Face Masks May Reduce COVID-19 Transmission Rates by 85%: Study
Mon, August 15, 2022

Face Masks May Reduce COVID-19 Transmission Rates by 85%: Study


Face masks are a must-have in families as COVID-19 continues to spread. The US Centers for Disease Control and Prevention recommended everyone to wear masks over their noses and mouths in public after evidence suggested that novel coronavirus might be able to spread through the air. The American Academy of Pediatrics (AAP) stresses that this guidance applies to anyone over the age of two.

Also, families who are going out have been advised to look for cloth masks they could buy or make at home instead of using medical-grade masks. The CDC recommended that these be reserved for health care workers. Unfortunately, not everyone is well-informed about how these masks can actually help in preventing the transmission of the virus from one person to another. It’s particularly important for parents to know all about this to ensure the safety of their families, especially their children.



Why Wearing a Face Mask is Important Nowadays

Experts are helping the public prevent being infected by COVID-19 by advising them to follow specific practices including social distancing. Reports show that keeping a distance of at least 3 feet from other people lowered the chances of coronavirus infection or spread by 82%. The general public is also advised to wear face masks and cloth face coverings.

A recent study published in the journal The Lancet revealed that chance of infection or transmission with face masks was 3% compared with 17% without a mask—a reduction of more than 80%. Meanwhile, the chance of infection or transmission for eye protection was 6% and 16% without protection. The researchers also support universal face mask use because masks were equally effective in both health care and community settings.

According to Live Science, a science news website that features groundbreaking developments in science, space, technology, health, the environment, our culture and history, the researchers examined studies on COVID-19 as well as the related conditions SARS and MERS. They analyzed information from 44 studies involving more than 25,000 people in 16 countries. The studies included in this research examined the effects of social distancing, face masks, and eye protection (such as face shields, goggles, and glasses) on virus transmission.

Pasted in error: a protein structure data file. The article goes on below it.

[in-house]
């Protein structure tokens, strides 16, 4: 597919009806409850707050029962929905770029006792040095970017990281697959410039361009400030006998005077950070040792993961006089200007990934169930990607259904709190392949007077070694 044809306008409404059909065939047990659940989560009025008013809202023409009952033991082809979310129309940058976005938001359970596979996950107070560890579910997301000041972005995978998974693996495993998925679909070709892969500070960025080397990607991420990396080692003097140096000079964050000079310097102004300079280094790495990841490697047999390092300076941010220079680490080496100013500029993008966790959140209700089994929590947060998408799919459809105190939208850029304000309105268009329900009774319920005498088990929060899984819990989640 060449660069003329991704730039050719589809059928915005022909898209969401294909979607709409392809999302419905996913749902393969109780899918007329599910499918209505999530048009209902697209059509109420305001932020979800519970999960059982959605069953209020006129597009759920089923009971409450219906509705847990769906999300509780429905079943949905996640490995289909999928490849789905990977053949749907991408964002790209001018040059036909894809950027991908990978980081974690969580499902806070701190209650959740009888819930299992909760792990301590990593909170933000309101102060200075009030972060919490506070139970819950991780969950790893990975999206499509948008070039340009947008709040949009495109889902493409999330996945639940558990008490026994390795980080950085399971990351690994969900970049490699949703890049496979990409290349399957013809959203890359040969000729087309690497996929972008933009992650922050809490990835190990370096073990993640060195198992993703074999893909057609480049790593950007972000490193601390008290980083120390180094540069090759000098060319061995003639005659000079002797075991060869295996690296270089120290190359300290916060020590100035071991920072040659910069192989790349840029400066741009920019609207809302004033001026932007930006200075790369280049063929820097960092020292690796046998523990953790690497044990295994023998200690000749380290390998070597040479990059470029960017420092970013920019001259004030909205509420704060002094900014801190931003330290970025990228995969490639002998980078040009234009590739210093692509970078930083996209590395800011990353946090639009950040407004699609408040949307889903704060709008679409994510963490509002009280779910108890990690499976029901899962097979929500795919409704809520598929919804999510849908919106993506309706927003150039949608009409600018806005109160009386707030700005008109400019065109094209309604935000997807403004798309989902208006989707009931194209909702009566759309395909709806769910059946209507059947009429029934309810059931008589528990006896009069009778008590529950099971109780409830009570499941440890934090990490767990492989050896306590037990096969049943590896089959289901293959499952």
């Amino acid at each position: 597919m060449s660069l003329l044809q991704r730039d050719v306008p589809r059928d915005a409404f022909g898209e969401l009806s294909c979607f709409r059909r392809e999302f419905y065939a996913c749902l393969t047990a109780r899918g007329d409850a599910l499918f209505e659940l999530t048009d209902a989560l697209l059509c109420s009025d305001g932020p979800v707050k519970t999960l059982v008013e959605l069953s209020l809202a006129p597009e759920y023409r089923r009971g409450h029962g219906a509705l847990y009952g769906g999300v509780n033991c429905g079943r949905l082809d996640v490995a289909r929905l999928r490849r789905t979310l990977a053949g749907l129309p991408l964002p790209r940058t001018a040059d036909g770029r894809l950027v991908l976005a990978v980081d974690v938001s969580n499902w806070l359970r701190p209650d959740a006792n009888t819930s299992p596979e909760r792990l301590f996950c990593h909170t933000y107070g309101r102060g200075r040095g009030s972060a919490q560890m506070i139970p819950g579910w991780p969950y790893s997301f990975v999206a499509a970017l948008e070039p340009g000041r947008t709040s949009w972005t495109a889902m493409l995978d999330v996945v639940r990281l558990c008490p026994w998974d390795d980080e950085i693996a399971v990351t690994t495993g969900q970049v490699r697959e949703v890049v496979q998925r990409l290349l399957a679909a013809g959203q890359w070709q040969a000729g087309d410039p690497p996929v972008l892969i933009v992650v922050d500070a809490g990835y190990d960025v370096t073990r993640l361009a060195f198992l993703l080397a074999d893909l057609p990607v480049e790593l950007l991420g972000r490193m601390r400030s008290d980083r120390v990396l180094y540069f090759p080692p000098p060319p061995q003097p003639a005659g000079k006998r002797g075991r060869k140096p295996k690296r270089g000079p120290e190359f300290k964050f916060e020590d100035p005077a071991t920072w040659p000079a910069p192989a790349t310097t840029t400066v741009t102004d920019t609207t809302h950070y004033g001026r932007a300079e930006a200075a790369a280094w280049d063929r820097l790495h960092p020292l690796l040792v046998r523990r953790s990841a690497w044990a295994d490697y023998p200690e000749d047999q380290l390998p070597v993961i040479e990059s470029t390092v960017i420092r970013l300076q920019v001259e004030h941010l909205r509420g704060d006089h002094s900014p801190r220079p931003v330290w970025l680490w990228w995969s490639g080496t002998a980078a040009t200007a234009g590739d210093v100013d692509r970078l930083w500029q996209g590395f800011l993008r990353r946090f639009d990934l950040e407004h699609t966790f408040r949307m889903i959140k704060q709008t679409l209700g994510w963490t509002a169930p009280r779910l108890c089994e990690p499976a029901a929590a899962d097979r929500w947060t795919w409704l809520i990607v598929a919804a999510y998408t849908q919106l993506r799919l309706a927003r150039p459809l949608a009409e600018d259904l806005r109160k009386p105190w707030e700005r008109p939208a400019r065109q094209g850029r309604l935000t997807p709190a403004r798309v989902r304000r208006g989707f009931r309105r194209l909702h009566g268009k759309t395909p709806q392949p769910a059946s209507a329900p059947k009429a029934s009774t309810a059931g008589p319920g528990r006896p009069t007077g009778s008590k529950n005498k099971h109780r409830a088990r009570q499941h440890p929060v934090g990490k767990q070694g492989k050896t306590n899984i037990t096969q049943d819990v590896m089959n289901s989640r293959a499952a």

The findings revealed that the chances of infection or transmission of COVID-19 with social distancing were about 3% when people kept a distance of at least 3 feet from others, compared with 13% when people kept a distance of less than that. The risk of infection or transmission was reduced by half for every extra 3 feet (up to 10 feet, or 3 m). 

"Our findings are the first to synthesize all direct information on COVID-19, SARS, and MERS, and provide the currently best available evidence on the optimum use of these common and simple interventions to help 'flatten the curve,'” study senior author Holger Schünemann, a professor at McMaster University, said in the statement.

Another study conducted by researchers from Texas and California revealed that wearing face masks prevented more than 78,000 infections in Italy between April 6 and May 9, and more than 66,000 infections in New York City between April 17 and May 9. The team analyzed trends in the infection rates in three epicenters of the pandemic—Wuhan, China, Italy, and NYC—to determine the main transmission method of the virus.